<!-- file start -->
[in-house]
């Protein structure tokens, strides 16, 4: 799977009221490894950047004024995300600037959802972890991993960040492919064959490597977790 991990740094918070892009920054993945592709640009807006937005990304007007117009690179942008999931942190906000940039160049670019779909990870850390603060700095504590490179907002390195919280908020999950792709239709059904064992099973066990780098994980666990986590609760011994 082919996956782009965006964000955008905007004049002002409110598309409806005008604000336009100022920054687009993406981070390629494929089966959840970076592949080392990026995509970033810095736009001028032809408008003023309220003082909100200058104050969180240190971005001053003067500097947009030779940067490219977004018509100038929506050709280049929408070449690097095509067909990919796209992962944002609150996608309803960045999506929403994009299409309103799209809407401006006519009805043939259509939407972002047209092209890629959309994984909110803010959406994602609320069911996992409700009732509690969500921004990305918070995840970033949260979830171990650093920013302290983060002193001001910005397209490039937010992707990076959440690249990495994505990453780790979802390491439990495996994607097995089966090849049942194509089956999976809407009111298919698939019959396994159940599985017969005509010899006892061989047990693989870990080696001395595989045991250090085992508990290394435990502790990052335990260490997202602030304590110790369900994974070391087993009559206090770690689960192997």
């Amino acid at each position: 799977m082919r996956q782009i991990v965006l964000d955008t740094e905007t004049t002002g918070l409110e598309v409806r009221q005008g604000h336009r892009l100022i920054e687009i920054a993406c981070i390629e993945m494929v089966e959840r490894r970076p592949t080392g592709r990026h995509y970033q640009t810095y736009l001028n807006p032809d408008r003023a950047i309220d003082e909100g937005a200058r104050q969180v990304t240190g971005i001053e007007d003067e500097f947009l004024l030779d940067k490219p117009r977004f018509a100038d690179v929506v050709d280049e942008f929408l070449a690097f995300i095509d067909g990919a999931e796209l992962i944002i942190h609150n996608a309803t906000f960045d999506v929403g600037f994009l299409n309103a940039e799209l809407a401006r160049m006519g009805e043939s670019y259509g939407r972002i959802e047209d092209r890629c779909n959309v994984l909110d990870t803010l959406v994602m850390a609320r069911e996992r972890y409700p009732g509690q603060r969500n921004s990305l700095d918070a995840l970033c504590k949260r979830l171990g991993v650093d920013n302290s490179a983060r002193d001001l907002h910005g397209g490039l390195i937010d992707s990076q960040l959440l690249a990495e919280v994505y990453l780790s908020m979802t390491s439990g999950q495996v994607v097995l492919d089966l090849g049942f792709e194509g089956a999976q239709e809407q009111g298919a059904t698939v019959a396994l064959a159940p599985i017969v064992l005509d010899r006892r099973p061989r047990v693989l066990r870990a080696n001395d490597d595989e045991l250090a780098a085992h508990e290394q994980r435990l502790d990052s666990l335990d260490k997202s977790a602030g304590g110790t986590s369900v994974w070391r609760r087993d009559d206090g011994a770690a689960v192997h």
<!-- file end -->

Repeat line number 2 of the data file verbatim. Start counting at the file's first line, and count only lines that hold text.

């Protein structure tokens, strides 16, 4: 799977009221490894950047004024995300600037959802972890991993960040492919064959490597977790 991990740094918070892009920054993945592709640009807006937005990304007007117009690179942008999931942190906000940039160049670019779909990870850390603060700095504590490179907002390195919280908020999950792709239709059904064992099973066990780098994980666990986590609760011994 082919996956782009965006964000955008905007004049002002409110598309409806005008604000336009100022920054687009993406981070390629494929089966959840970076592949080392990026995509970033810095736009001028032809408008003023309220003082909100200058104050969180240190971005001053003067500097947009030779940067490219977004018509100038929506050709280049929408070449690097095509067909990919796209992962944002609150996608309803960045999506929403994009299409309103799209809407401006006519009805043939259509939407972002047209092209890629959309994984909110803010959406994602609320069911996992409700009732509690969500921004990305918070995840970033949260979830171990650093920013302290983060002193001001910005397209490039937010992707990076959440690249990495994505990453780790979802390491439990495996994607097995089966090849049942194509089956999976809407009111298919698939019959396994159940599985017969005509010899006892061989047990693989870990080696001395595989045991250090085992508990290394435990502790990052335990260490997202602030304590110790369900994974070391087993009559206090770690689960192997």